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Raspberry Pi

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BUSINESS
April 13, 2012 | By Deborah Netburn
The much hyped and eagerly awaited Raspberry Pi -- a $35 computer the size of a credit card -- is finally moving out of the testing room and into consumers' hands. If you were one of the lucky 10,000 people who were able to pre-order the first run of the Raspberry Pi back in March, you should be receiving your mini-computer by April 20. And by mini, we mean miniature and stripped down. The Raspberry Pi computer is built around the ARM chip that is used in most mobile phones.
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BUSINESS
May 24, 2012 | By Deborah Netburn
Google Chairman Eric Schmidt wants to help Britain get its computer science curriculum in order, and he thinks that the $35 Raspberry Pi computer can help. "The success of the BBC Micro in the 1980s shows what's possible," Schmidt said Wednesday during a talk at London's Science Museum called "Why Science Matters. " "There's no reason why Raspberry Pi shouldn't have the same impact, with the right support. " Schmidt's shout-out to the bare-bones computer that is about the size of a credit card, and the price of a textbook, came right after he announced that Google would be sponsoring the charity Teach First in a project to take more than 100 "exceptional" graduates in the computer science field and prepare them to teach in secondary schools.
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BUSINESS
May 24, 2012 | By Deborah Netburn
Google Chairman Eric Schmidt wants to help Britain get its computer science curriculum in order, and he thinks that the $35 Raspberry Pi computer can help. "The success of the BBC Micro in the 1980s shows what's possible," Schmidt said Wednesday during a talk at London's Science Museum called "Why Science Matters. " "There's no reason why Raspberry Pi shouldn't have the same impact, with the right support. " Schmidt's shout-out to the bare-bones computer that is about the size of a credit card, and the price of a textbook, came right after he announced that Google would be sponsoring the charity Teach First in a project to take more than 100 "exceptional" graduates in the computer science field and prepare them to teach in secondary schools.
BUSINESS
April 13, 2012 | By Deborah Netburn
The much hyped and eagerly awaited Raspberry Pi -- a $35 computer the size of a credit card -- is finally moving out of the testing room and into consumers' hands. If you were one of the lucky 10,000 people who were able to pre-order the first run of the Raspberry Pi back in March, you should be receiving your mini-computer by April 20. And by mini, we mean miniature and stripped down. The Raspberry Pi computer is built around the ARM chip that is used in most mobile phones.
BUSINESS
March 6, 2012 | By Deborah Netburn, Los Angeles Times
The Raspberry Pi, a $35 computer about the size of a credit card, made headlines last week when all the 10,000 units available for pre-order were snatched up just minutes after they went on sale. Even after the units had sold out, international interest in the computer was so rabid that the websites of the two retailers authorized to sell it — Premier Farnell and RS Components Ltd. — crashed under the weight of the traffic. "We weren't surprised by the enthusiastic reaction," said Eben Upton, executive director of the Raspberry Pi Foundation in Britain.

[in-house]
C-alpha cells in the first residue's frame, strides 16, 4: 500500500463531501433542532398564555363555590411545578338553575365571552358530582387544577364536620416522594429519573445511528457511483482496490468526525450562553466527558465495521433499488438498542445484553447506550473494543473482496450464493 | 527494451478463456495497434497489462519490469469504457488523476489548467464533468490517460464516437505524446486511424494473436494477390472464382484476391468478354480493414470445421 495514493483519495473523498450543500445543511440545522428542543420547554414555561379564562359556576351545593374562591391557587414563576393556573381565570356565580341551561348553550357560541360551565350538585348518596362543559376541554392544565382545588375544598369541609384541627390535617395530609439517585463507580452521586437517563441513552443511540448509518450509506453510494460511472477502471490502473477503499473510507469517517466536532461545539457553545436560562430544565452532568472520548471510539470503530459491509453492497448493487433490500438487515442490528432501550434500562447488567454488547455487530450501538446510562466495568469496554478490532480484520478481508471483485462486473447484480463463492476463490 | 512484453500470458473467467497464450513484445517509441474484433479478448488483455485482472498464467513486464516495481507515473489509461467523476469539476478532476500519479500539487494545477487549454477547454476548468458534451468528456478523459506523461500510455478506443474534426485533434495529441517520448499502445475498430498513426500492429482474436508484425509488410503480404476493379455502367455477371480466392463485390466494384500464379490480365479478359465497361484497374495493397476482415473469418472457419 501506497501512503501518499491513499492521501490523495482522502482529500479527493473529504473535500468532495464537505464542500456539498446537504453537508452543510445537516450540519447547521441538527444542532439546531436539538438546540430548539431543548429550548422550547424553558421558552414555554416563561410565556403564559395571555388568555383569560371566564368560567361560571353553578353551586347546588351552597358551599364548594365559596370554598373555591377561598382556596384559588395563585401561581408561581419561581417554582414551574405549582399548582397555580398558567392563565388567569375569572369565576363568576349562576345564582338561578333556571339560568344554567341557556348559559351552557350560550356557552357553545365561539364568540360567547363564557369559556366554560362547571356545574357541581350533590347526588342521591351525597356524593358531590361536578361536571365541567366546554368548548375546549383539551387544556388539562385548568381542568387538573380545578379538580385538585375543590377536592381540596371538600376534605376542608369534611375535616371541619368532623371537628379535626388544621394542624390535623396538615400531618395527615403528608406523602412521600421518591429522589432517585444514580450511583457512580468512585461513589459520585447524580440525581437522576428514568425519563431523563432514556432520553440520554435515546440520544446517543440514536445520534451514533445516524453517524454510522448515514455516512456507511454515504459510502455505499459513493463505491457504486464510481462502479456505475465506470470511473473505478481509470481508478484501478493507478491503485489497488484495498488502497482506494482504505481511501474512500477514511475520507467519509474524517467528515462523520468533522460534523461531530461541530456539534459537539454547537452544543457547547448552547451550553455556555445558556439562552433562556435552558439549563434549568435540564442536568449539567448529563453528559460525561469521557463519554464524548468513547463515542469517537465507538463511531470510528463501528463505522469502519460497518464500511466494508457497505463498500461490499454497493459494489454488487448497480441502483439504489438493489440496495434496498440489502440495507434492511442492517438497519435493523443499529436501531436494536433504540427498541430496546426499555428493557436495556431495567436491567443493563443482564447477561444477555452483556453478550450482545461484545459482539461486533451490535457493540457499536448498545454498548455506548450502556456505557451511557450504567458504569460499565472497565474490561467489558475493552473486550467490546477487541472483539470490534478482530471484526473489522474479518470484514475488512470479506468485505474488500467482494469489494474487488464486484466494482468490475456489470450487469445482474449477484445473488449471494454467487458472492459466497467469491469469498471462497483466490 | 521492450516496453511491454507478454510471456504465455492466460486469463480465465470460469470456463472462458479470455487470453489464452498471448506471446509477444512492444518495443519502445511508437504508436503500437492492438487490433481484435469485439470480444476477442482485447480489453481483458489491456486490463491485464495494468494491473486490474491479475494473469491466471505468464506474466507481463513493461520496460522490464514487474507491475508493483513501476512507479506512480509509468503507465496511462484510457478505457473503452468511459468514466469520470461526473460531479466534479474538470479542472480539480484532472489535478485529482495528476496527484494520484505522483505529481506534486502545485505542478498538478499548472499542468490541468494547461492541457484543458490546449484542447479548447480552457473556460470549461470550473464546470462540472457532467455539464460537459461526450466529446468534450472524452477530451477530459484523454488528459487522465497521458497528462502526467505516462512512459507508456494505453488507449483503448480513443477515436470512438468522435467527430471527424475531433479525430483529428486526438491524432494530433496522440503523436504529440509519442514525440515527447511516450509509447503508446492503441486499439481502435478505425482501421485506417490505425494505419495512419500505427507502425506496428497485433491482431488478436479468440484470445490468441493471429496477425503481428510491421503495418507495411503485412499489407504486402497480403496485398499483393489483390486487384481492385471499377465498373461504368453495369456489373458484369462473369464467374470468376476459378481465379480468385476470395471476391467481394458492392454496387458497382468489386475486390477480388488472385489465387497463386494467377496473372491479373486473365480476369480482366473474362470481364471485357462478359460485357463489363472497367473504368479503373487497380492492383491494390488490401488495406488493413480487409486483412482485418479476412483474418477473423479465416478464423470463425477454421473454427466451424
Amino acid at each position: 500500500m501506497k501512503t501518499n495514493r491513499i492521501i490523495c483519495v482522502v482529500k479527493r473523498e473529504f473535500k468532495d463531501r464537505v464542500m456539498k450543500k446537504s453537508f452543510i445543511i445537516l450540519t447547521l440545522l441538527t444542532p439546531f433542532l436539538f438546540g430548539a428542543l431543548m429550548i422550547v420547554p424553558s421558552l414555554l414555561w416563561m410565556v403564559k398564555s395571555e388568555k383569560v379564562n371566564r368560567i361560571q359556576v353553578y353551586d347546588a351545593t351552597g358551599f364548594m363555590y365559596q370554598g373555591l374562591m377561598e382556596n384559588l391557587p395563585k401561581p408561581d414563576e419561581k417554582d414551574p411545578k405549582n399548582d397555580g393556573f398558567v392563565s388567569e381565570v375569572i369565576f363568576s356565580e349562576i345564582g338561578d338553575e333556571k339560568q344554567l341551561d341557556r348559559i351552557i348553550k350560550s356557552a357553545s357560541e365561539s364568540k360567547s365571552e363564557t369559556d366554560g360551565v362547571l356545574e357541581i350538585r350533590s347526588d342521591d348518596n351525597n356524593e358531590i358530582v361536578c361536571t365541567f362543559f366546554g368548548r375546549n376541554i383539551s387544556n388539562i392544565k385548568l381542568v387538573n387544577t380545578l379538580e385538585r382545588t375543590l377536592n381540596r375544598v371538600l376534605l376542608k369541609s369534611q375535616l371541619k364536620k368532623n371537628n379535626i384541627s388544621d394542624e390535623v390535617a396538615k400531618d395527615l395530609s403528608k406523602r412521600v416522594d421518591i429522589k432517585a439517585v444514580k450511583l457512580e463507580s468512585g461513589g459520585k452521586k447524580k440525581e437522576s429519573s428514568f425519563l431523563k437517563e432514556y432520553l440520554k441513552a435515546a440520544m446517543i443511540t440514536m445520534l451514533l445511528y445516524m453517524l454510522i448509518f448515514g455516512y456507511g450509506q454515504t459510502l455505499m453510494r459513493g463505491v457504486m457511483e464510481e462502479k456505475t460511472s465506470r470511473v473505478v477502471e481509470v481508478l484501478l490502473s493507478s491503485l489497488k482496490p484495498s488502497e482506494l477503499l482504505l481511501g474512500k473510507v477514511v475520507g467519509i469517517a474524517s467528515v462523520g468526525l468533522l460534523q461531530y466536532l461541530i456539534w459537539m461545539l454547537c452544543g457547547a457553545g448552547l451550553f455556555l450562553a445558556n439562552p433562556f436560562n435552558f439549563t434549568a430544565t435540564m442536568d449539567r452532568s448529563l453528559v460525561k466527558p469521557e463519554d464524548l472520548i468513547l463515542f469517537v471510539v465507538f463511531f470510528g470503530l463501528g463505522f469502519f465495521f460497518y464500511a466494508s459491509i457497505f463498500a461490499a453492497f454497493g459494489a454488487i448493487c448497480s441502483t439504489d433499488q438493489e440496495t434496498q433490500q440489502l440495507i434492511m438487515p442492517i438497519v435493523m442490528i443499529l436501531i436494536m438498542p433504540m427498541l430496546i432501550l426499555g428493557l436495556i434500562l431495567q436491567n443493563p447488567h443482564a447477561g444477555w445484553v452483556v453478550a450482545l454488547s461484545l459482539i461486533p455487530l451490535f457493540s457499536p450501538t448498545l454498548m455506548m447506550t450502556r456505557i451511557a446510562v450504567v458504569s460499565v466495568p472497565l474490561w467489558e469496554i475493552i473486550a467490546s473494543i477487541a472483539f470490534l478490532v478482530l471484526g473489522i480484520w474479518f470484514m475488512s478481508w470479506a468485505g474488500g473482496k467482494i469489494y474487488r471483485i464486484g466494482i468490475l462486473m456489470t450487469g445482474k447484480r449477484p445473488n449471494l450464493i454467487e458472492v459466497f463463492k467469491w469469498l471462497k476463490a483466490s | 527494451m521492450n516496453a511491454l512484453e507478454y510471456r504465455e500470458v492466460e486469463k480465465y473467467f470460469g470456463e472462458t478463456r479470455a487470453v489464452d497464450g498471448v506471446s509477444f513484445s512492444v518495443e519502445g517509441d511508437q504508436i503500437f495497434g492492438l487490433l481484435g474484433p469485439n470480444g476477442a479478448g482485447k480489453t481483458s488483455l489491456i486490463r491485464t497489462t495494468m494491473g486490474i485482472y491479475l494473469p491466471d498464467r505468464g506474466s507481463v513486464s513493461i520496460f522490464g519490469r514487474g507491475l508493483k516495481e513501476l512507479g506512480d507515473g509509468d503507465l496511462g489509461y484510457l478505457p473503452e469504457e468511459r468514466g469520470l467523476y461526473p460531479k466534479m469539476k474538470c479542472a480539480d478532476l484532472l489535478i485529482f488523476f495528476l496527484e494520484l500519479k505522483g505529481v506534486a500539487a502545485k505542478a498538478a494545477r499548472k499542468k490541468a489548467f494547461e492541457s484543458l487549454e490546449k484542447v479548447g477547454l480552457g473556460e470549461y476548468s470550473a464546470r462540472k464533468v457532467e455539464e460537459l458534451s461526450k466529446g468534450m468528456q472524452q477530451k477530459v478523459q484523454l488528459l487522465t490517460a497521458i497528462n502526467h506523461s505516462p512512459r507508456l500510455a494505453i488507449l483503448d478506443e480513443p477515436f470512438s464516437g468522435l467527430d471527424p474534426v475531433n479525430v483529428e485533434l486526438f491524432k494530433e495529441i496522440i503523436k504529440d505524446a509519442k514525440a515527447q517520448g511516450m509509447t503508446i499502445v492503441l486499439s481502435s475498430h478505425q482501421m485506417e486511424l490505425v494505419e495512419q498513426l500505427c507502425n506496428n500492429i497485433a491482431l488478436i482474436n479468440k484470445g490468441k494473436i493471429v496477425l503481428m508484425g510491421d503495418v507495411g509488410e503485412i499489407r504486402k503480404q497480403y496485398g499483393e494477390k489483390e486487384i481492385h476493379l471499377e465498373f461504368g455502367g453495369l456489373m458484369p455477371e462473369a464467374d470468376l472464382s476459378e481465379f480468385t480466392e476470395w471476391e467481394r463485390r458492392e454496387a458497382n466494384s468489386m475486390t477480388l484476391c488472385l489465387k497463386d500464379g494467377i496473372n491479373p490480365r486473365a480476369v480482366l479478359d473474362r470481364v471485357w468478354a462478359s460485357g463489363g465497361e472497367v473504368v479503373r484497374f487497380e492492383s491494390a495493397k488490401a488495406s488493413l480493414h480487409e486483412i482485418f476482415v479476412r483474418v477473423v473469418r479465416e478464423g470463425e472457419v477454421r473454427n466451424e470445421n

BUSINESS
March 5, 2012 | By Deborah Netburn, Post has been corrected. See bottom for details
The Raspberry Pi, a $35 computer about the size of a credit card, made headlines last week when all of the 10,000 units available for pre-order were snatched up just minutes after they went on sale. Even after the units had sold out, international interest in the computer was so rabid that the websites of the two retailers authorized to sell it -- Premier Farnell and RS Components -- crashed under the weight of the traffic. "We weren't surprised by the enthusiastic reaction," said Eben Upton, executive director of the U.K.-based Raspberry Pi Foundation . "But we were surprised by the scale of the number of people who were trying to buy them.
CALIFORNIA | LOCAL
October 14, 2013 | Sandy Banks
There is more at stake than test scores in the effort to provide iPads to 600,000 Los Angeles Unified students in time for the state's upcoming switch to online achievement exams. If my inbox is a measure of public opinion, the district's credibility is on the line in ways that may haunt the school system for years to come. My column last week on the glitch-plagued iPad rollout drew criticism from readers who said I unfairly blamed class warfare for resistance to Supt. John Deasy's plan to give every student in the predominantly poor and minority district a $678 tablet.
BUSINESS
March 6, 2012 | By Deborah Netburn, Los Angeles Times
The Raspberry Pi, a $35 computer about the size of a credit card, made headlines last week when all the 10,000 units available for pre-order were snatched up just minutes after they went on sale. Even after the units had sold out, international interest in the computer was so rabid that the websites of the two retailers authorized to sell it — Premier Farnell and RS Components Ltd. — crashed under the weight of the traffic. "We weren't surprised by the enthusiastic reaction," said Eben Upton, executive director of the Raspberry Pi Foundation in Britain.
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